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Revista Brasileira de Ciência do Solo

Print version ISSN 0100-0683

Abstract

BALOTA, Elcio Liborio  and  AULER, Pedro Antonio Martins. Soil microbial biomass under different management and tillage systems of permanent intercropped cover species in an orange orchard. Rev. Bras. Ciênc. Solo [online]. 2011, vol.35, n.6, pp. 1873-1883. ISSN 0100-0683.  http://dx.doi.org/10.1590/S0100-06832011000600004.

To mitigate soil erosion and enhance soil fertility in orange plantations, the permanent protection of the inter-rows by cover species has been suggested. The objective of this study was to evaluate alterations in the microbial biomass, due to different soil tillage systems and intercropped cover species between rows of orange trees. The soil of the experimental area previously used as pasture (Brachiaria humidicola) was an Ultisol (Typic Paleudult) originating from Caiuá sandstone in the northwestern part of the State of Paraná, Brazil. Two soil tillage systems were evaluated: conventional tillage (CT) in the entire area and strip tillage (ST) (strip width 2 m), in combination with different ground cover management systems. The citrus cultivar 'Pera' orange (Citrus sinensis) grafted onto 'Rangpur' lime rootstock was used. Soil samples were collected after five years of treatment from a depth of 0-15 cm, under the tree canopy and in the inter-row, in the following treatments: (1) CT and an annual cover crop with the leguminous species Calopogonium mucunoides; (2) CT and a perennial cover crop with the leguminous peanut Arachis pintoi; (3) CT and an evergreen cover crop with Bahiagrass Paspalum notatum; (4) CT and a cover crop with spontaneous Brachiaria humidicola grass vegetation; and (5) ST and maintenance of the remaining grass (pasture) of Brachiaria humidicola. Soil tillage and the different cover species influenced the microbial biomass, both under the tree canopy and in the inter-row. The cultivation of brachiaria increased C and N in the microbial biomass, while bahiagrass increased P in the microbial biomass. The soil microbial biomass was enriched in N and P by the presence of ground cover species and according to the soil P content. The grass species increased C, N and P in the soil microbial biomass from the inter-row more than leguminous species.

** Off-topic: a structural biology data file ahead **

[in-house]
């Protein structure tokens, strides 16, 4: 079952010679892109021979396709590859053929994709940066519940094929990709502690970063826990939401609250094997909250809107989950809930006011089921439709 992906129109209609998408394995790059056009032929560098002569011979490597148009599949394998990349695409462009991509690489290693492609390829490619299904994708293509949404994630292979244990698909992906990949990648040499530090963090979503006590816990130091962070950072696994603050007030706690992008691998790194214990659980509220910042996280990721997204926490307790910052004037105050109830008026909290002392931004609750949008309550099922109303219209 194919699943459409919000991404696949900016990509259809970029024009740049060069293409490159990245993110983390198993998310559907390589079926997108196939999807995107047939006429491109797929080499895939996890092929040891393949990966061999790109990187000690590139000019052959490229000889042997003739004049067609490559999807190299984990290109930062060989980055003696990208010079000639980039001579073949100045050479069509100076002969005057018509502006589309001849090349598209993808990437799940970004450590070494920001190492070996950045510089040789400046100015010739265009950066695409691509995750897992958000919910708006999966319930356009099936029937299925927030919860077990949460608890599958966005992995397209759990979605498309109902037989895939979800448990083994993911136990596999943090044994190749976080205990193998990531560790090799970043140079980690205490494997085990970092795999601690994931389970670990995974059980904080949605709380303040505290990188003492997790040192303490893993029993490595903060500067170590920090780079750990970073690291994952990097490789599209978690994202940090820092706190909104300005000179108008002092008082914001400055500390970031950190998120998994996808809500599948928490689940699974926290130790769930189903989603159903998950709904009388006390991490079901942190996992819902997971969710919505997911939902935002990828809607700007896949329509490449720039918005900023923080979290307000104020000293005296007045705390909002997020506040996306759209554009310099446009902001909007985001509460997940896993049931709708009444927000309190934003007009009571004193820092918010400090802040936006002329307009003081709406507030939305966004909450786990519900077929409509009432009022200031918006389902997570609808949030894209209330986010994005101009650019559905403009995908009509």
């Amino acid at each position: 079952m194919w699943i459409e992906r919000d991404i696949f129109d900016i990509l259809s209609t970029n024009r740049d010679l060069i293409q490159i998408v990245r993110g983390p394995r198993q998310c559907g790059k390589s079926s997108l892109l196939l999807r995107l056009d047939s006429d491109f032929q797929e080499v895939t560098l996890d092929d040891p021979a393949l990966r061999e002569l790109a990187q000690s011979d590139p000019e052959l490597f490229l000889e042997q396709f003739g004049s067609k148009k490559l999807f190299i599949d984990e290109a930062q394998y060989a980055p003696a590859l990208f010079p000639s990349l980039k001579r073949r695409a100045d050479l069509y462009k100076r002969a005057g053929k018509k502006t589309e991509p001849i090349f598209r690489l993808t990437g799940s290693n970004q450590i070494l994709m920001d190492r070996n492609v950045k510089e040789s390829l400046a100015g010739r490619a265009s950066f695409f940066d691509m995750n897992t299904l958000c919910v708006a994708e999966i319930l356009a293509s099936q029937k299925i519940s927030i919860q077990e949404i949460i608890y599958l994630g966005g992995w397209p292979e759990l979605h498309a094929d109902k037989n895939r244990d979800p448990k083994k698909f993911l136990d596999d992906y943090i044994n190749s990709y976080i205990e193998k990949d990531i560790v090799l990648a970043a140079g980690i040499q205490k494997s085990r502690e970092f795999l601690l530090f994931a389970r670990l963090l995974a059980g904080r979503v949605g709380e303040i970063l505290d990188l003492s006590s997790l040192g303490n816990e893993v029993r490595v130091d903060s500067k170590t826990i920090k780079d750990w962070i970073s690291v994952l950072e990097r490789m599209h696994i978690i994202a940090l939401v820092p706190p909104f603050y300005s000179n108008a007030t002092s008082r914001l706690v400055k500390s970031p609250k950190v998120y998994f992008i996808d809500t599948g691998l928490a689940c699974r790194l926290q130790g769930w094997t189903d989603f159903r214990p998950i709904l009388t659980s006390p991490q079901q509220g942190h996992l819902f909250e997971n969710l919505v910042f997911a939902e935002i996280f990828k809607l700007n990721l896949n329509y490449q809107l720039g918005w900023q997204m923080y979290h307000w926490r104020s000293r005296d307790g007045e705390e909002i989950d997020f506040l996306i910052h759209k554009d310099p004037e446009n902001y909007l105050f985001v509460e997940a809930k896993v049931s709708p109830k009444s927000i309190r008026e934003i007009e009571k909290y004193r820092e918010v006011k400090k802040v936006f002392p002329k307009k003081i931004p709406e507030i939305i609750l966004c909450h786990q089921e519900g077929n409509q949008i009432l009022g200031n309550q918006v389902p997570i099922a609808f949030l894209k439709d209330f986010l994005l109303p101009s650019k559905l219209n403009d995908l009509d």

Keywords : microbial activity; soil tillage; nutrient cycling; citrus management.

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